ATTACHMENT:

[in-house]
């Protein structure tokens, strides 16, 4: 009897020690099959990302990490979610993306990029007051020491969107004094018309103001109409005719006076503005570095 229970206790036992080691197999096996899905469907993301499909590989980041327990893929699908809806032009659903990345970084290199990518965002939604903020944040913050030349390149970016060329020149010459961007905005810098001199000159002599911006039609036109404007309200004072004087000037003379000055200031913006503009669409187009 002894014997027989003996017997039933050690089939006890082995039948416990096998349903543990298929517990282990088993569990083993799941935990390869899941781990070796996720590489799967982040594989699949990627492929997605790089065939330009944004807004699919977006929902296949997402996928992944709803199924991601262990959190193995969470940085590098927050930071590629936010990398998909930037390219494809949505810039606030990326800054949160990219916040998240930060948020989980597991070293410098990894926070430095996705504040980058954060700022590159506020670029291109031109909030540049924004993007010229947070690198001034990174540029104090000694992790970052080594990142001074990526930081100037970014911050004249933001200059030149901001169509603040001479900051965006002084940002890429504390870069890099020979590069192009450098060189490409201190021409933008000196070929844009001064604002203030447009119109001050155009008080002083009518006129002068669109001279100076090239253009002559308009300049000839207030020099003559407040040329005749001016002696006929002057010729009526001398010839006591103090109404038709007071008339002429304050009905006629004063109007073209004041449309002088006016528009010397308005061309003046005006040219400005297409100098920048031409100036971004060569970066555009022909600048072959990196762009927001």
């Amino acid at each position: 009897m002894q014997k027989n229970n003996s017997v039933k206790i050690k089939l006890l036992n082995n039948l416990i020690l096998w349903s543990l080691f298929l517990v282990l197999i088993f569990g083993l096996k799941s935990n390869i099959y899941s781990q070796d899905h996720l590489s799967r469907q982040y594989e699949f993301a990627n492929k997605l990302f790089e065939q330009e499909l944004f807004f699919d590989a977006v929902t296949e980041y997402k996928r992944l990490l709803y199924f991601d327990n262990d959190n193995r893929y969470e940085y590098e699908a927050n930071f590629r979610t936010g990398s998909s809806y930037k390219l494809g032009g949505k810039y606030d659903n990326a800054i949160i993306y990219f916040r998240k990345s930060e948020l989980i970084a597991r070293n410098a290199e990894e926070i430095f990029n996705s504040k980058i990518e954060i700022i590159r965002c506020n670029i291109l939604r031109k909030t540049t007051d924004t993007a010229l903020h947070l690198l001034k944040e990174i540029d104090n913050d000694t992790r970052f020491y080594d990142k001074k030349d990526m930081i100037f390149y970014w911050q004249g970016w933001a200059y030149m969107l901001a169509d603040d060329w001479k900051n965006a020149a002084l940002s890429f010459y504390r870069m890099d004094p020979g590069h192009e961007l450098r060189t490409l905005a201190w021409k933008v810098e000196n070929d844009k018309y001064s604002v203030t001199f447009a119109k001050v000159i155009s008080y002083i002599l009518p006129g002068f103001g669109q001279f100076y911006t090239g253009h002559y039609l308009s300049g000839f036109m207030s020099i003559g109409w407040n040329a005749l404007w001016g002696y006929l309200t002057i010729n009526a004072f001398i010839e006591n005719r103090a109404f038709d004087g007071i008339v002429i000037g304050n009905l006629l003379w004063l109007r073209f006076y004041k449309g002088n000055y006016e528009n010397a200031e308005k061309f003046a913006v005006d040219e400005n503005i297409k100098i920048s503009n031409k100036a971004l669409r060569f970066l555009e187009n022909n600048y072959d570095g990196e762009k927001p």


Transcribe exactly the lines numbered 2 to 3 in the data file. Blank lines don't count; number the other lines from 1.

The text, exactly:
């Protein structure tokens, strides 16, 4: 009897020690099959990302990490979610993306990029007051020491969107004094018309103001109409005719006076503005570095 229970206790036992080691197999096996899905469907993301499909590989980041327990893929699908809806032009659903990345970084290199990518965002939604903020944040913050030349390149970016060329020149010459961007905005810098001199000159002599911006039609036109404007309200004072004087000037003379000055200031913006503009669409187009 002894014997027989003996017997039933050690089939006890082995039948416990096998349903543990298929517990282990088993569990083993799941935990390869899941781990070796996720590489799967982040594989699949990627492929997605790089065939330009944004807004699919977006929902296949997402996928992944709803199924991601262990959190193995969470940085590098927050930071590629936010990398998909930037390219494809949505810039606030990326800054949160990219916040998240930060948020989980597991070293410098990894926070430095996705504040980058954060700022590159506020670029291109031109909030540049924004993007010229947070690198001034990174540029104090000694992790970052080594990142001074990526930081100037970014911050004249933001200059030149901001169509603040001479900051965006002084940002890429504390870069890099020979590069192009450098060189490409201190021409933008000196070929844009001064604002203030447009119109001050155009008080002083009518006129002068669109001279100076090239253009002559308009300049000839207030020099003559407040040329005749001016002696006929002057010729009526001398010839006591103090109404038709007071008339002429304050009905006629004063109007073209004041449309002088006016528009010397308005061309003046005006040219400005297409100098920048031409100036971004060569970066555009022909600048072959990196762009927001």
């Amino acid at each position: 009897m002894q014997k027989n229970n003996s017997v039933k206790i050690k089939l006890l036992n082995n039948l416990i020690l096998w349903s543990l080691f298929l517990v282990l197999i088993f569990g083993l096996k799941s935990n390869i099959y899941s781990q070796d899905h996720l590489s799967r469907q982040y594989e699949f993301a990627n492929k997605l990302f790089e065939q330009e499909l944004f807004f699919d590989a977006v929902t296949e980041y997402k996928r992944l990490l709803y199924f991601d327990n262990d959190n193995r893929y969470e940085y590098e699908a927050n930071f590629r979610t936010g990398s998909s809806y930037k390219l494809g032009g949505k810039y606030d659903n990326a800054i949160i993306y990219f916040r998240k990345s930060e948020l989980i970084a597991r070293n410098a290199e990894e926070i430095f990029n996705s504040k980058i990518e954060i700022i590159r965002c506020n670029i291109l939604r031109k909030t540049t007051d924004t993007a010229l903020h947070l690198l001034k944040e990174i540029d104090n913050d000694t992790r970052f020491y080594d990142k001074k030349d990526m930081i100037f390149y970014w911050q004249g970016w933001a200059y030149m969107l901001a169509d603040d060329w001479k900051n965006a020149a002084l940002s890429f010459y504390r870069m890099d004094p020979g590069h192009e961007l450098r060189t490409l905005a201190w021409k933008v810098e000196n070929d844009k018309y001064s604002v203030t001199f447009a119109k001050v000159i155009s008080y002083i002599l009518p006129g002068f103001g669109q001279f100076y911006t090239g253009h002559y039609l308009s300049g000839f036109m207030s020099i003559g109409w407040n040329a005749l404007w001016g002696y006929l309200t002057i010729n009526a004072f001398i010839e006591n005719r103090a109404f038709d004087g007071i008339v002429i000037g304050n009905l006629l003379w004063l109007r073209f006076y004041k449309g002088n000055y006016e528009n010397a200031e308005k061309f003046a913006v005006d040219e400005n503005i297409k100098i920048s503009n031409k100036a971004l669409r060569f970066l555009e187009n022909n600048y072959d570095g990196e762009k927001p």